Voting rights advocates in Texas say the Lone Star State and its largest city are flouting state and federal election laws and thereby suppressing the votes of Asian-Americans. On Friday, a coalition of groups held a press conference on the alleged voter suppression at work in Harris County.
The controversy stems from the presence of Korean language translators at a polling site two Sundays ago. Such translators have been allowed to do their work unimpeded for years. During early voting this year, however, municipal and state election officials used a controversial interpretation of the rules to keep those translators away.
Dona Kim Murphey organized the group of volunteer interpreters who were recently denied the ability to help voters at the Trini Mendenhall Community Center in Houston. During the press conference, Murphey summed up the controversy.
“We faced some challenges offering translation services to the Korean-American community–which is a very sizeable community here in Houston,” she said. “We attempted to offer translation services–as we have for about the last decade–inside the facility as Korean voters were coming in and we were told that we were not to solicit people, as if we were selling something.”
Murphey continued, noting that the attempted translation services weren’t exactly sprung on anyone.
“We had actually invited everybody here,” she noted. “We had extensively advertised in the Korean print media. We had sent out texts to our community through Korean civic organizations and we had invited everyone to join us and we had told them that we would be here to offer Korean translation services to make the process more accessible to those people who do not speak English fluently. And the folks here decided that we are not allowed to do that.”
Murphey then described the problem for the poll workers who kicked them out:
They were worried that because they could not understand our language, we could be electioneering, and they told us as such. They asked us to move beyond the 100-foot electioneering line and in that process actually asked the law enforcement here to come help facilitate that move–which was devastating for us. We took our Sundays off to offer to translate for people in our community as volunteers and we were being treated like we were criminals.
The advocates were resolute and pressed their case with various county and state officials. But, each step of the way, Texas authorities decided against them.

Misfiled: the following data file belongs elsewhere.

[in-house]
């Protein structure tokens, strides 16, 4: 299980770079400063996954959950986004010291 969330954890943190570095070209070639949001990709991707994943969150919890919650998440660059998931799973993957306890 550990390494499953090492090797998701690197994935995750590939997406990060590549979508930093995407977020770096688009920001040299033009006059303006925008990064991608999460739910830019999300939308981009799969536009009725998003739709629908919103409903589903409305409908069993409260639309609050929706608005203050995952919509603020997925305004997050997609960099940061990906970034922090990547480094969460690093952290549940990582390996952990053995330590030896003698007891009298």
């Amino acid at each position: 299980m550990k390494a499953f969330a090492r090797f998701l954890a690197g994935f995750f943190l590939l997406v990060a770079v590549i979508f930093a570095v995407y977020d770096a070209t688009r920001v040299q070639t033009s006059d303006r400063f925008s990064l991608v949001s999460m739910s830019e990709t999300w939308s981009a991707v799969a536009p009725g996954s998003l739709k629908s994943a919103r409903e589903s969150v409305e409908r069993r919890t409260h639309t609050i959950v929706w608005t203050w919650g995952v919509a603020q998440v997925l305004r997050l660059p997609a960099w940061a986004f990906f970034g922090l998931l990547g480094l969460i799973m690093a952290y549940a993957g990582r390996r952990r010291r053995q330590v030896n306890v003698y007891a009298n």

According to Murphey, advocates were told by the Harris County Clerk, then the Harris County Attorney, and finally the Texas Secretary of State that foreign language translators are no longer allowed to approach voters and offer to translate for them. This effectively means that if you’re not English language proficient, and you want to vote in most places in Texas, well, too bad–because Texas isn’t mandated to provide such services in all jurisdictions.
Voting rights advocates are incensed about the sudden change. And some say this decision to bar translators from offering their help to voters may contradict a federal court order and the state’s own election laws.
At issue are two provisions in the Voting Rights Act (VRA) and the Texas Election Code–and how they relate to one another. In a case stylized as OCA Greater-Houston v. Texas, the Fifth Circuit of Appeals found that Texas Election Code §61.003 “flatly contradict[s] Section 208” of the VRA.
Essentially, the law cited by Texas prohibits “loitering” or “electioneering” within 100 feet of a polling place. The way this statute has sometimes been applied is materially in tension with the safeguards provided by the VRA. But now, despite the court order attempting to clarify the matter, Texas officials are citing the statute to deny voters affirmative access to foreign language interpretation.
Law&Crime reached out to Harris County and the Texas Secretary of State for comment on this story, but no response was forthcoming at the time of publication.
A joint statement issued by a coalition of 24 voting rights organizations regarding the apparent sidestepping of the federal court order notes:
Section 208 interpreters that are not loitering or electioneering within the 100 foot zone, are not prohibited from that space, and any formal or informal policy requiring all interpreters to be removed from such space, is an arbitrary restriction on [limited English proficient] voters, not supported by any provision of federal, state, or municipal law. In the absence of charges of loitering or electioneering, there is no legal basis to remove interpreters from this space.
Steven Wu is an organizer with OCA Greater-Houston.
During an interview with Law&Crime, he said that Texas and Harris County officials are making a basic mistake of interpretation by barring foreign language translators.
“They’re misinterpreting their own election code,” he said. “The code is black and white and they’re lumping another activity in under electioneering and loitering that just doesn’t fit. It’s a pretty simple issue at this point.”
Wu also called out the local officials who insisted on removing foreign language interpreters.
“Houston and Harris County keep highlighting our welcoming and diverse city and communities,” Wu said. “And community organizations have been more than meeting the community’s needs halfway for language assistance and other needs during the voting process. It’s time for Harris County to do the same and not put any more barriers in place.”
As our interview concluded, Wu made the discrepancy, as community and voting rights advocates see it, quite clear:
You celebrate our culture, but you’re denying us our basic voting rights. Besides flatly disregarding your own election codes, you’re disregarding your own people’s civil rights.
[image via Jessica McGowan/Getty Images]